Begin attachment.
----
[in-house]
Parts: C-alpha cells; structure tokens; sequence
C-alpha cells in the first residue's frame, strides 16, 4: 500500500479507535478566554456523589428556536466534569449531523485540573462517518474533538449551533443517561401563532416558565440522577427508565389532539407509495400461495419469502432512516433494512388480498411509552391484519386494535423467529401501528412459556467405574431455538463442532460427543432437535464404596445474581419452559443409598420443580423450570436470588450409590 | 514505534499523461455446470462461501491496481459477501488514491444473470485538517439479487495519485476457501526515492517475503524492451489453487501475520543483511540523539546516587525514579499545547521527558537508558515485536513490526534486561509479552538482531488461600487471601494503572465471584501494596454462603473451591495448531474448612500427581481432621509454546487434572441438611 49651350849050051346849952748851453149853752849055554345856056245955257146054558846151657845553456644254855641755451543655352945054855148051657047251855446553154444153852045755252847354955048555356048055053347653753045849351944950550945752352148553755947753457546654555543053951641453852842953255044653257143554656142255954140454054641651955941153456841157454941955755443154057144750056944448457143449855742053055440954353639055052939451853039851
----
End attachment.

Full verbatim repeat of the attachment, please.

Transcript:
[in-house]
Parts: C-alpha cells; structure tokens; sequence
C-alpha cells in the first residue's frame, strides 16, 4: 500500500479507535478566554456523589428556536466534569449531523485540573462517518474533538449551533443517561401563532416558565440522577427508565389532539407509495400461495419469502432512516433494512388480498411509552391484519386494535423467529401501528412459556467405574431455538463442532460427543432437535464404596445474581419452559443409598420443580423450570436470588450409590 | 514505534499523461455446470462461501491496481459477501488514491444473470485538517439479487495519485476457501526515492517475503524492451489453487501475520543483511540523539546516587525514579499545547521527558537508558515485536513490526534486561509479552538482531488461600487471601494503572465471584501494596454462603473451591495448531474448612500427581481432621509454546487434572441438611 49651350849050051346849952748851453149853752849055554345856056245955257146054558846151657845553456644254855641755451543655352945054855148051657047251855446553154444153852045755252847354955048555356048055053347653753045849351944950550945752352148553755947753457546654555543053951641453852842953255044653257143554656142255954140454054641651955941153456841157454941955755443154057144750056944448457143449855742053055440954353639055052939451853039851